Investors punish Zuckerberg for expensive metaverse pitch falls flat

Oct 26 (Reuters) – Wall Street is losing patience over Meta (META.O) boss Mark Zuckerberg’s huge and experimental bets on his metaverse project that pushed the company’s total costs by a fifth in the third quarter.

Investors rushed to dump the shares of Meta Platforms Inc after hours, dropping it 20% and wiping $67 billion off its market value after the company posted its fourth consecutive quarterly profit decline.

The Facebook parent said total costs could rise by as much as 16% next year and expects operating losses at Reality Labs — the unit responsible for bringing the metaverse to life — to “grow significantly” next year.

A Meta shareholder had recently expressed concern, calling the company’s investments “super-sized and terrifying.” Analysts on Wednesday called them “confusing and confusing” and Meta’s inability to cut costs “extremely troubling.”

During a post-profit conference call, Jefferies analyst Brent Thill asked executives, “I think I think I think I can sum up how investors are feeling right now, which is that there are just too many experimental bets versus proven bets on the core. …I think anyone would. Would love to hear why you think this pays off.”

In the July-September quarter, losses at Reality Labs rose to a staggering $3.67 billion, from $2.63 billion a year earlier. Turnover has almost halved.

“It would be a mistake not to focus on one of these areas that are fundamental to our future,” Zuckerberg said during the call.

“I know that sometimes when we ship a product… people say, ‘Hey, you spend all this money and you produced this thing,’ and I don’t think that’s really the right way to think about it. “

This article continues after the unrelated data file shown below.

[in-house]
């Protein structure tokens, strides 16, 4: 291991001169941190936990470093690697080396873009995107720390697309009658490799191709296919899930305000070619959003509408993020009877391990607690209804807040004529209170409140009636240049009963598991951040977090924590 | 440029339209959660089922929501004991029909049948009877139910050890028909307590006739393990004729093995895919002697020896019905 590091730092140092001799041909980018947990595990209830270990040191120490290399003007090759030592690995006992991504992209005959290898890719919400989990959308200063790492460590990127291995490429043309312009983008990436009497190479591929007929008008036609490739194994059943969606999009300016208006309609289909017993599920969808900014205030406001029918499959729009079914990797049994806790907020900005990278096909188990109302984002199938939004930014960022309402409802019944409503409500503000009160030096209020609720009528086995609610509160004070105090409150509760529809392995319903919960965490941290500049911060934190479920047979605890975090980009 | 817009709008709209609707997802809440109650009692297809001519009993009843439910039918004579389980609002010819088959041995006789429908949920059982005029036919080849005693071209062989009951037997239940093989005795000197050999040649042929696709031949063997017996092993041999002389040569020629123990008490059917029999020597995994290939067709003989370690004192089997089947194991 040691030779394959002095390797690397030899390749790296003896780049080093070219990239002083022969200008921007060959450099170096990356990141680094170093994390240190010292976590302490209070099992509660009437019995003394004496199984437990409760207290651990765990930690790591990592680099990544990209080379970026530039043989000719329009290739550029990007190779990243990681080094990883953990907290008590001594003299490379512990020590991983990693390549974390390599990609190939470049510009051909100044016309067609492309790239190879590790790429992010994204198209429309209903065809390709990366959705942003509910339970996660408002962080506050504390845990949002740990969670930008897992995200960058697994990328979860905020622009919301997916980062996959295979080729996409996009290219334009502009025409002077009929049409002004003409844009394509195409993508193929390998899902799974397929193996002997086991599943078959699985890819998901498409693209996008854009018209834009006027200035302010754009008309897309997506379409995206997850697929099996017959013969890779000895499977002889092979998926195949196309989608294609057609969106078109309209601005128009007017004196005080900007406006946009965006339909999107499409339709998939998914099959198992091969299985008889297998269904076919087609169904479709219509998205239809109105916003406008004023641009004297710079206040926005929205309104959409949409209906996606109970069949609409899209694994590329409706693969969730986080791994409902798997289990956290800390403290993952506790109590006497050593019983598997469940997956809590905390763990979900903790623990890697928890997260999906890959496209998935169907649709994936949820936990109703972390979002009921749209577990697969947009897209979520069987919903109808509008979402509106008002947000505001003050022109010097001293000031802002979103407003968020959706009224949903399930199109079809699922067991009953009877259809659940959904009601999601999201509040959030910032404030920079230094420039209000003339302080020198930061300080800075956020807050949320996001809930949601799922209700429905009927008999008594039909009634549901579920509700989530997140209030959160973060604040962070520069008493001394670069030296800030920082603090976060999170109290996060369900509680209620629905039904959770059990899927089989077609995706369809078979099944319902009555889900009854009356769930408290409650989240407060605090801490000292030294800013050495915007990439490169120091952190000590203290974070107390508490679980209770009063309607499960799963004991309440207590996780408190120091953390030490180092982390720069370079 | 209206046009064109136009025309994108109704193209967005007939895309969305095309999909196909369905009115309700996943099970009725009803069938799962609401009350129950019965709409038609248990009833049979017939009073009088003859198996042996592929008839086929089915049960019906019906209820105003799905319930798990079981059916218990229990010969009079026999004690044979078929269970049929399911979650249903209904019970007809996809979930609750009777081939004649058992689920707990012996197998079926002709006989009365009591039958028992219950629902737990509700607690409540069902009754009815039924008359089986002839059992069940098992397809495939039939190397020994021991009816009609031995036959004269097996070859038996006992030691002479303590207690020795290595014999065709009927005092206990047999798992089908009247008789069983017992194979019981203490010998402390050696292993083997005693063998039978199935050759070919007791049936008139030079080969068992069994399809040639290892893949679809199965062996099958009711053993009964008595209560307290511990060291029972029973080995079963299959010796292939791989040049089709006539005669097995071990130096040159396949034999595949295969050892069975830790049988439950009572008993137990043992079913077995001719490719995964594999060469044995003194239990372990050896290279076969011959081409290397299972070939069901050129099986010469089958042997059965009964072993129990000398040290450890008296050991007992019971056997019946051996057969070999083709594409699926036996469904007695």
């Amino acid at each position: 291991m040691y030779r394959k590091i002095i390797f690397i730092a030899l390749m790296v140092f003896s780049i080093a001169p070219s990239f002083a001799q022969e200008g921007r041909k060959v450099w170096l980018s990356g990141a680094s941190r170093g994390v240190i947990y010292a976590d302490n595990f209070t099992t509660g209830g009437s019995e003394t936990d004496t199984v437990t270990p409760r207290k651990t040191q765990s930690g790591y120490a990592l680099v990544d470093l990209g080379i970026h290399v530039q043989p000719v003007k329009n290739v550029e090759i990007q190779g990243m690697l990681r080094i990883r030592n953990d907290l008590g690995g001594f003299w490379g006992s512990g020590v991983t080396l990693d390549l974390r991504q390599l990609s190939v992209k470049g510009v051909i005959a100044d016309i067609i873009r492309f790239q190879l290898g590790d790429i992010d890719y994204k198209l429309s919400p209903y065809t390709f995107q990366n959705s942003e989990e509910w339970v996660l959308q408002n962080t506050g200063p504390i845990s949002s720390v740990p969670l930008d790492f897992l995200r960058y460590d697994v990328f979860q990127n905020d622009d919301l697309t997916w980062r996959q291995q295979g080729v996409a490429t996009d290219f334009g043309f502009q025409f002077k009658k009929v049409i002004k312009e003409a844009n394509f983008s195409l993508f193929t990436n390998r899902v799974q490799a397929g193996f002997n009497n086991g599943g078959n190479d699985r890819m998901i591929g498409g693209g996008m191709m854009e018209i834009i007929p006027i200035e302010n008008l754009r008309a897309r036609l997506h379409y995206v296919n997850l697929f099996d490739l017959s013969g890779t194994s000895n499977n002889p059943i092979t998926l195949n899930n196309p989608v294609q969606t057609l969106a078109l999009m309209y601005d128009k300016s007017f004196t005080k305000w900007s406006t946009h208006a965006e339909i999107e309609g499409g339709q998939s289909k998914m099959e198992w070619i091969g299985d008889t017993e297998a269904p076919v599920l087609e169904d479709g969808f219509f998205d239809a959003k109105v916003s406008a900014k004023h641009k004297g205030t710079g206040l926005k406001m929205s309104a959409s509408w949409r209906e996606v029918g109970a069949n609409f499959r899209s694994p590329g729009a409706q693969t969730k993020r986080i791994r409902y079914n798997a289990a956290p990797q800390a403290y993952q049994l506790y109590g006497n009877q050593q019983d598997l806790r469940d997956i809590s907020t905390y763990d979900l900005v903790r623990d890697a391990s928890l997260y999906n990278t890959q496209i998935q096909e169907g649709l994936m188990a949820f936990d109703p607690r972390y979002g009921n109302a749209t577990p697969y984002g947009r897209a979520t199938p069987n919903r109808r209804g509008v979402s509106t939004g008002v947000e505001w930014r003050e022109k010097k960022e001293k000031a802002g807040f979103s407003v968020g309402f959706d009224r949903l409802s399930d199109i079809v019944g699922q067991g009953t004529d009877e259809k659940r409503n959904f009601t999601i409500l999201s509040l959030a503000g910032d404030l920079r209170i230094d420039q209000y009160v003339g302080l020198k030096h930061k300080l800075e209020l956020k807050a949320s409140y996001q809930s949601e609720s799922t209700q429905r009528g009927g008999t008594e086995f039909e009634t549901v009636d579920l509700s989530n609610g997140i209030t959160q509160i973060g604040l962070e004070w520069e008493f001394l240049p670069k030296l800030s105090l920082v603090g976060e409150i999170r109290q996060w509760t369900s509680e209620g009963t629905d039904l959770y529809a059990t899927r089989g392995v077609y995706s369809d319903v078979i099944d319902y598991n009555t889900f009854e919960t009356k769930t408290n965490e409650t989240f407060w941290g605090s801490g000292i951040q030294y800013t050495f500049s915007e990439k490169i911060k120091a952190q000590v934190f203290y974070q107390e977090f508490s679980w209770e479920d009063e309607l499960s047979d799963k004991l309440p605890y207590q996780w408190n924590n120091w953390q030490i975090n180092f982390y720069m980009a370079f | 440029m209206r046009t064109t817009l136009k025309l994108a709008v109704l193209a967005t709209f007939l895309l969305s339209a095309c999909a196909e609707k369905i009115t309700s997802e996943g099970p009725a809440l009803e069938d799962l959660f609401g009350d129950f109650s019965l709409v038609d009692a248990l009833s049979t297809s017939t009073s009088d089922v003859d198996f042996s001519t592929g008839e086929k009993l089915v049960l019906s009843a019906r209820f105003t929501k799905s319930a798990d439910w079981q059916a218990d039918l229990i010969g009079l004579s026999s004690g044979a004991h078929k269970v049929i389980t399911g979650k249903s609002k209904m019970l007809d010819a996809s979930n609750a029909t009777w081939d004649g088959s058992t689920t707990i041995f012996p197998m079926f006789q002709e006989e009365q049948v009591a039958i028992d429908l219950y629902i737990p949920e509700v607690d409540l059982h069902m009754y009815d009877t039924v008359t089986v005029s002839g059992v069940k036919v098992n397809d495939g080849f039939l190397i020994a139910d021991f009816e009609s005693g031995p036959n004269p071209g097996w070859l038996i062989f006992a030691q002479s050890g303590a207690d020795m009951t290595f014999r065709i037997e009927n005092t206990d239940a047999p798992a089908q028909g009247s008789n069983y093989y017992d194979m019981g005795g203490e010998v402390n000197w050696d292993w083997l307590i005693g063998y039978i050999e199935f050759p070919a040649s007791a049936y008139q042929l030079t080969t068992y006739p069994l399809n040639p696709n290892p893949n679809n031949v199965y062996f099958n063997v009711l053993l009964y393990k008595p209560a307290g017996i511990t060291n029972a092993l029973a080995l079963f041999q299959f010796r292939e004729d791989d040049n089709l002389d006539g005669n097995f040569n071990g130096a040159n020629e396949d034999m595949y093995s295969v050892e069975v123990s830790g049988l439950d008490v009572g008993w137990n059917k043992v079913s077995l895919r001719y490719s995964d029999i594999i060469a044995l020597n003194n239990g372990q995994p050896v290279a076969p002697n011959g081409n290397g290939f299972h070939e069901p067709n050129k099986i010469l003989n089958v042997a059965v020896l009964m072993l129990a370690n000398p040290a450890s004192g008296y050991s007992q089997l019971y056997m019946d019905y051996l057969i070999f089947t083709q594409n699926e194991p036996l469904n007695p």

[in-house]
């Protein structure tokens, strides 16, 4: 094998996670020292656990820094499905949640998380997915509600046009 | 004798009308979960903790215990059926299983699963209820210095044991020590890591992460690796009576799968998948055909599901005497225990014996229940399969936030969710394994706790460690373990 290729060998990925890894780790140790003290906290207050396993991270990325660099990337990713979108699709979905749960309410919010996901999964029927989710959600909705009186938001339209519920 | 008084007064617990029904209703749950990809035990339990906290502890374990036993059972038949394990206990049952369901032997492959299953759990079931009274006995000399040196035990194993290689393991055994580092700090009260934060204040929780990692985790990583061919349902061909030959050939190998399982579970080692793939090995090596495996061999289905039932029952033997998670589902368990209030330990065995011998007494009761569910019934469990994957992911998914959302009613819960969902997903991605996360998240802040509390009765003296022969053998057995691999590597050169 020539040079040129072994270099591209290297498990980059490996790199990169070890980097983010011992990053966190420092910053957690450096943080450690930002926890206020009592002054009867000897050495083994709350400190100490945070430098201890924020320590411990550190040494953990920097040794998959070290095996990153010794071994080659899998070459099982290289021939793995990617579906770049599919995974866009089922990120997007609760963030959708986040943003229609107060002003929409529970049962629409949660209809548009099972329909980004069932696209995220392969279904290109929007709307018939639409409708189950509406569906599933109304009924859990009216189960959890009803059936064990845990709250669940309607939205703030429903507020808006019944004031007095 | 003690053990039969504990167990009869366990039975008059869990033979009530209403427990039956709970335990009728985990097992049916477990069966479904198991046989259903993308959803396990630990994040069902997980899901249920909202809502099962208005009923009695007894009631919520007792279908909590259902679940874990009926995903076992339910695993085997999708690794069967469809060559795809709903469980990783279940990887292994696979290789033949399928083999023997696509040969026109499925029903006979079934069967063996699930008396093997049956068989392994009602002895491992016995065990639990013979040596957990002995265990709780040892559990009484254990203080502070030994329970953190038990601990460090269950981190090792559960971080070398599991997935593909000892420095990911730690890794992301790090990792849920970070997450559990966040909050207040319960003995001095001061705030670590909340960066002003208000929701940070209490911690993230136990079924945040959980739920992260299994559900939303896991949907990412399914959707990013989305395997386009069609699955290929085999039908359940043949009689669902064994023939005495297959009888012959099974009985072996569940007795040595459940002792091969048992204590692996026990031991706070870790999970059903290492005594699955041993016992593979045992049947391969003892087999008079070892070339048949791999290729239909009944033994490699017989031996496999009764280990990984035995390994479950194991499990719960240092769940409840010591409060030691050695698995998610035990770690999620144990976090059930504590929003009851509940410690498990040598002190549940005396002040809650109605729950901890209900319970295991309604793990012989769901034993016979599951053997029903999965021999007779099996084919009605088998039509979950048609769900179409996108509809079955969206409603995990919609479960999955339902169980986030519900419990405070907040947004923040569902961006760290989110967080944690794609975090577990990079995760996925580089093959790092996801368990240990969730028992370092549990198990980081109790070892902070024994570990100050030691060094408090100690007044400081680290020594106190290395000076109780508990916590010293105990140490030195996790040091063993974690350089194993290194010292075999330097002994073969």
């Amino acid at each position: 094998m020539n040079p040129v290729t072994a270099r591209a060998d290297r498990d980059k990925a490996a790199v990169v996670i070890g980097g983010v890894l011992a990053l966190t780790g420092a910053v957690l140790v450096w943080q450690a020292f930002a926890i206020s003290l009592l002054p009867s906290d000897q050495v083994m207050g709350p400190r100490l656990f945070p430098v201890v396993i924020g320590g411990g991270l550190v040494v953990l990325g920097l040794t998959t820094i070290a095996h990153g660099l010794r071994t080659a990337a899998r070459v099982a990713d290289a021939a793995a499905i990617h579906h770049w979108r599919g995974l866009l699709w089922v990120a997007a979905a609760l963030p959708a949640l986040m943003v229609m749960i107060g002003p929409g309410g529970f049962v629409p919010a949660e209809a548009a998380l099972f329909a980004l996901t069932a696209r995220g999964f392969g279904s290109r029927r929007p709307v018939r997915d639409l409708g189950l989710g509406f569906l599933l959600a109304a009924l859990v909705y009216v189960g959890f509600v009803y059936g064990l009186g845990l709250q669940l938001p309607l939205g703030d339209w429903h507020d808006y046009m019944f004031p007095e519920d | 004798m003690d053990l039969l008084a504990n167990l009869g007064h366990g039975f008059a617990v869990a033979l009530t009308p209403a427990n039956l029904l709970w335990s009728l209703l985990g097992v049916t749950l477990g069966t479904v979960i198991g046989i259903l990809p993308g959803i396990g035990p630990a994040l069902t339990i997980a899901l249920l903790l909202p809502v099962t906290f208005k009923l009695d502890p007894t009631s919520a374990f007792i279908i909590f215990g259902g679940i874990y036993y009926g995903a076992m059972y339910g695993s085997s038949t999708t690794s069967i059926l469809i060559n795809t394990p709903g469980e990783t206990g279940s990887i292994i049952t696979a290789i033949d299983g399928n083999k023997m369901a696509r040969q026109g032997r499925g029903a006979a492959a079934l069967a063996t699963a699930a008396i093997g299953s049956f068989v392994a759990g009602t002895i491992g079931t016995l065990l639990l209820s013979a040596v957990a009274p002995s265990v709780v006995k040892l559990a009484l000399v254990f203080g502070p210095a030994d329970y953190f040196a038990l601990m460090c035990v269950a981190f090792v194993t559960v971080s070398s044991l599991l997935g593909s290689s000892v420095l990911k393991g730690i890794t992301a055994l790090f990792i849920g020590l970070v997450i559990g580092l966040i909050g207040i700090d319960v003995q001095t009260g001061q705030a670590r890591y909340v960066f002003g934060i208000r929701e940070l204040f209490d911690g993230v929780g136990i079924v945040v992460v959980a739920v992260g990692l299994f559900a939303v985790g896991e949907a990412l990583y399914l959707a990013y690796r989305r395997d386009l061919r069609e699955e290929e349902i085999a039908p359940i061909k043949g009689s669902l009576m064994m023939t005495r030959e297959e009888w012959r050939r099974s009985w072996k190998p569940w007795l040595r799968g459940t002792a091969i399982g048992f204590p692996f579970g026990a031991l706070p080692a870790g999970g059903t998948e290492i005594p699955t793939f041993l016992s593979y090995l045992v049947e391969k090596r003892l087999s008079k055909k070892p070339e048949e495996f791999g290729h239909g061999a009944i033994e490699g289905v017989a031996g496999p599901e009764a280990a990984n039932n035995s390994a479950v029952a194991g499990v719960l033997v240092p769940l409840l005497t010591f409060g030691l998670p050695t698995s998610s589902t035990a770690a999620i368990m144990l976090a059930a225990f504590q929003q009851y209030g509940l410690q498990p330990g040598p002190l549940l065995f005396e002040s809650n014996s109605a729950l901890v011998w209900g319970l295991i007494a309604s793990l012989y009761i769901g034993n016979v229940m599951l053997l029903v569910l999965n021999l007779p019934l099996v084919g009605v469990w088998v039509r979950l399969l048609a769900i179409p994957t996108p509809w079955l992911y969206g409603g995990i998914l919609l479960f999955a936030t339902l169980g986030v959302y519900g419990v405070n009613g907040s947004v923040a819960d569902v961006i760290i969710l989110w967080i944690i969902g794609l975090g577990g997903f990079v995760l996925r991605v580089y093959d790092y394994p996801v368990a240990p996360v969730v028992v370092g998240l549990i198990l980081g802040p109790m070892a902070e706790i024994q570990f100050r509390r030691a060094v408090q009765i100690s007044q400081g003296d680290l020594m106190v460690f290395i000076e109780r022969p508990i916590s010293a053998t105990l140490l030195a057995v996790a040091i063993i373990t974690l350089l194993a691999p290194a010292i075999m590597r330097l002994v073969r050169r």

“…we’re doing industry-leading work that will eventually mature products over the next five to ten years with different cadences at different time periods.”

He spoke about the company’s various efforts, including a recently unveiled virtual and mixed reality headset called Quest Pro that costs $1,500 and a social metaverse platform where people can express themselves through avatars.

He said Meta is investing in two other areas: augmented reality and neural interfaces.


“The metaverse … feels like a big gamble given the economic crisis,” said Paolo Pescatore, an analyst at PP Foresight, adding that the journey ahead would be “long and painful.”

“People aren’t rushing out of their seats to buy a VR headset or even watch 360-degree videos… The new device still feels like an expensive toy,” he said.

At a time when other tech companies like Microsoft (MSFT.O) and Google parent Alphabet (GOOGL.O) are cutting jobs or slowing hiring, Meta’s third-quarter workforce grew 32% from the end of Q2. .

In an open letter to Zuckerberg on Monday, Meta shareholder Altimeter Capital Management called on Meta to streamline by cutting jobs and capital expenditures.

The fund suggested Meta limit annual investments in the metaverse to $5 billion instead of the current $10 billion.

Reporting by Chavi Mehta in Bengaluru and Katie Paul in Palo Alto, California, additional reporting by Sheila Dang in Dallas; Writing by Sayantani Ghosh; Editing by Sam Holmes

Our Standards: The Thomson Reuters Trust Principles.

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